- The Washington Times - Wednesday, February 27, 2008

YouTube is now back online in Pakistan, just days after the country’s crackdown on the video-sharing site caused outages around the globe.

A spokeswoman for the Pakistan Telecommunication Authority (PTA) said yesterday that the agency had lifted the restrictions on the Google Inc.-owned video hub after a “blasphemous” clip featuring Dutch politician Geert Wilders, who is highly critical of Islam, had been removed, according to the Associated Press. Although videos with Mr. Wilders are still on the site, the one in question is no longer visible, the AP reported.

This isn’t the first time that Pakistan’s efforts at censoring the Web have had widespread and apparently unintended consequences.

The government since early 2006 has blocked 12 Web sites that displayed controversial cartoons of the Muslim prophet Muhammad. Rather than individually block offending blogs, censors disabled access to the entire Blogspot.com domain, according to Don’t Block the Blog, a group of Pakistani Internet freedom advocates.

One year later, the PTA accidentally blocked access to millions of popular Web sites including Google.com, Download.com, Microsoft.com, Gmail.com and Yahoo.com among others, the group said. The fumbled filtering attempt went on for four days before it was corrected.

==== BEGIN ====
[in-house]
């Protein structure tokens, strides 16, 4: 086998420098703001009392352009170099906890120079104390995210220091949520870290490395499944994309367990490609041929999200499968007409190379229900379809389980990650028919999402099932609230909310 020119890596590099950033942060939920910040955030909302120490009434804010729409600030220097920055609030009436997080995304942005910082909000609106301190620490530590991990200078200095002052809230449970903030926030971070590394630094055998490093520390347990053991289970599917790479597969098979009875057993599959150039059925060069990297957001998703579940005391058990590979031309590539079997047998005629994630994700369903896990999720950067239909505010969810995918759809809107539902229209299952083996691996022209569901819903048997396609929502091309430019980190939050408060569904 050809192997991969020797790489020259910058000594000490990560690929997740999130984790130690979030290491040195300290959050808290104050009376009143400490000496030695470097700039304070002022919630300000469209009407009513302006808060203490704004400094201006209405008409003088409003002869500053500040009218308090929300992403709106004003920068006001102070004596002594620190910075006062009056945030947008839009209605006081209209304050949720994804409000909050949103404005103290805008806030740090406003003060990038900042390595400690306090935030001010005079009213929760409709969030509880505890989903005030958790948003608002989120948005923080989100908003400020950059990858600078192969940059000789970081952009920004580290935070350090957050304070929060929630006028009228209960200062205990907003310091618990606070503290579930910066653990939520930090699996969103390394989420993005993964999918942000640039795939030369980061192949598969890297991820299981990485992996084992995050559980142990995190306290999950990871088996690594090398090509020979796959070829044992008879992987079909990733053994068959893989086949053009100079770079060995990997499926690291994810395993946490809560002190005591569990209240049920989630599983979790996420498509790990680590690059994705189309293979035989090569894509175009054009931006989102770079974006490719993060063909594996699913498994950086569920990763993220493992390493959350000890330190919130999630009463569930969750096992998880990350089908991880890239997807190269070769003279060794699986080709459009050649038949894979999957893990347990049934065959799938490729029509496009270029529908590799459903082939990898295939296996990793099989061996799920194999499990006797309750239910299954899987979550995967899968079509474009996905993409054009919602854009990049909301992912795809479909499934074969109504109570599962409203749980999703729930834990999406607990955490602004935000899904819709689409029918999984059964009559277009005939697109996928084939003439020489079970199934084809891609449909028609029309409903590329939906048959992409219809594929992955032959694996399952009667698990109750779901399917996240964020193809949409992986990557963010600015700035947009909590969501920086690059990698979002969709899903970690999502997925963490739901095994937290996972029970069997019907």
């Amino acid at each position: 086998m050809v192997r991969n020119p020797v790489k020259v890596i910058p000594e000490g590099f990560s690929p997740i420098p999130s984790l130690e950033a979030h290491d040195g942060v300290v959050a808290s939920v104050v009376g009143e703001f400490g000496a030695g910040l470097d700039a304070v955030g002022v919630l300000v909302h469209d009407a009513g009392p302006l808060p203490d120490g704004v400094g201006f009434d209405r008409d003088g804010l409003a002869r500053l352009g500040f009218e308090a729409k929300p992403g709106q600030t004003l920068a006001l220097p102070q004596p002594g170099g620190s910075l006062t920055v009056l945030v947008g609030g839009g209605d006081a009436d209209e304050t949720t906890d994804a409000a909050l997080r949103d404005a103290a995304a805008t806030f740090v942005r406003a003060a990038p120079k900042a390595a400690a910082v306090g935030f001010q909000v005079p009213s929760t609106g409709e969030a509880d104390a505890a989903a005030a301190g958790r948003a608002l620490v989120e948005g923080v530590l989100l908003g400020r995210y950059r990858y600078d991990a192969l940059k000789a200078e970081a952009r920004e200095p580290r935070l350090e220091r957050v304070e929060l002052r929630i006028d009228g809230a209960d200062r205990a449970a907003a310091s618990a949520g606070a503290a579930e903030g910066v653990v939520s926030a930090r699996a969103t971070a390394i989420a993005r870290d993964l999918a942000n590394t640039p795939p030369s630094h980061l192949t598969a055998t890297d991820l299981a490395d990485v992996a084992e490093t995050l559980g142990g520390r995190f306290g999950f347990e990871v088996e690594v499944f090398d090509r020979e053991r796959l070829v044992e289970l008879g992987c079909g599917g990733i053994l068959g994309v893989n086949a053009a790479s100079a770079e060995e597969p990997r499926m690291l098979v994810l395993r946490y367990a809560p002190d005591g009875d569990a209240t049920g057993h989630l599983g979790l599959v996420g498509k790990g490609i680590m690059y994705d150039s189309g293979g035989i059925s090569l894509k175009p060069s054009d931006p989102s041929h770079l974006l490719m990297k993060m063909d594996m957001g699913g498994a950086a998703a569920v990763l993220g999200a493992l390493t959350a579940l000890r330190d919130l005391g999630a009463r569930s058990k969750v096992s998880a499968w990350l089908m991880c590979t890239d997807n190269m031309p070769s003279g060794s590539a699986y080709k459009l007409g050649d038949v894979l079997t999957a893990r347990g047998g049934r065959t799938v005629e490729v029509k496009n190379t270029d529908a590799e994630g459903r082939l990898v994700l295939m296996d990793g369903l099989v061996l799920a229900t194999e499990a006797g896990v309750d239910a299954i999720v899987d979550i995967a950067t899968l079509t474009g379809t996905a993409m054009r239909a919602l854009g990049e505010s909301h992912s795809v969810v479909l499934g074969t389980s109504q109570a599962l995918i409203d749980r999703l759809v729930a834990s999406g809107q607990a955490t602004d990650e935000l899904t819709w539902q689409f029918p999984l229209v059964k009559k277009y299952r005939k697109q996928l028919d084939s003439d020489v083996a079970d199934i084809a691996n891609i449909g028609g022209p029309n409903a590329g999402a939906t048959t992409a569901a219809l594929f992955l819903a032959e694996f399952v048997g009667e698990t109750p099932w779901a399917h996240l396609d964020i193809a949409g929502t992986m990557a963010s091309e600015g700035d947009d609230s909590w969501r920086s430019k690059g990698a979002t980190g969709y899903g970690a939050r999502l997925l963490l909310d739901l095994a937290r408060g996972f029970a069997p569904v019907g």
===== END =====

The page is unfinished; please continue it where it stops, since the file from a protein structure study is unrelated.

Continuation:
According to the AP report, the PTA was unapologetic for any “technical hitches” stemming from its order that the nation’s 70 Internet service providers to block YouTube. The blackout occurred after a Hong Kong-based data carrier began routing Web traffic to YouTube through Pakistan.

YouTube has been blocked by myriad countries at one time or another, including Brazil, Iran, Morocco, Saudi Arabia, Syria, Thailand, Turkey and the United Arab Emirates.

Waiting to buy

The head of Sirius Satellite Radio Inc. yesterday said the company is still waiting for its purchase of XM Satellite Radio Inc. to be approved but said the company is “optimistic” the deal will go through.

The acquisition, announced one year ago this month, requires approvals from the Department of Justice and the Federal Communications Commission.

“Unfortunately, we have not received our approval from the DOJ or the FCC,” Chief Executive Officer Mel Karmazin said on an earnings call for Sirius yesterday. “We are optimistic that we will hear favorable information from them in the near future.”

DirecTV stake

Speaking of regulatory approval, the FCC this week signed off on Liberty Media Corp.’s purchase of News Corp.’s stake in satellite provider DirecTV Group Inc.

The deal makes Liberty the largest shareholder of DirecTV while returning the Englewood, Colo., company’s shares of News Corp. back to the New York media giant.

The FCC did attach some conditions, however, to ensure that the deal was in the public interest. The company must end common ownership of Liberty cable systems in Puerto Rico and DirecTV operations in the country.

Channel Surfing runs Wednesdays. E-mail krowland@washingtontimes.com.


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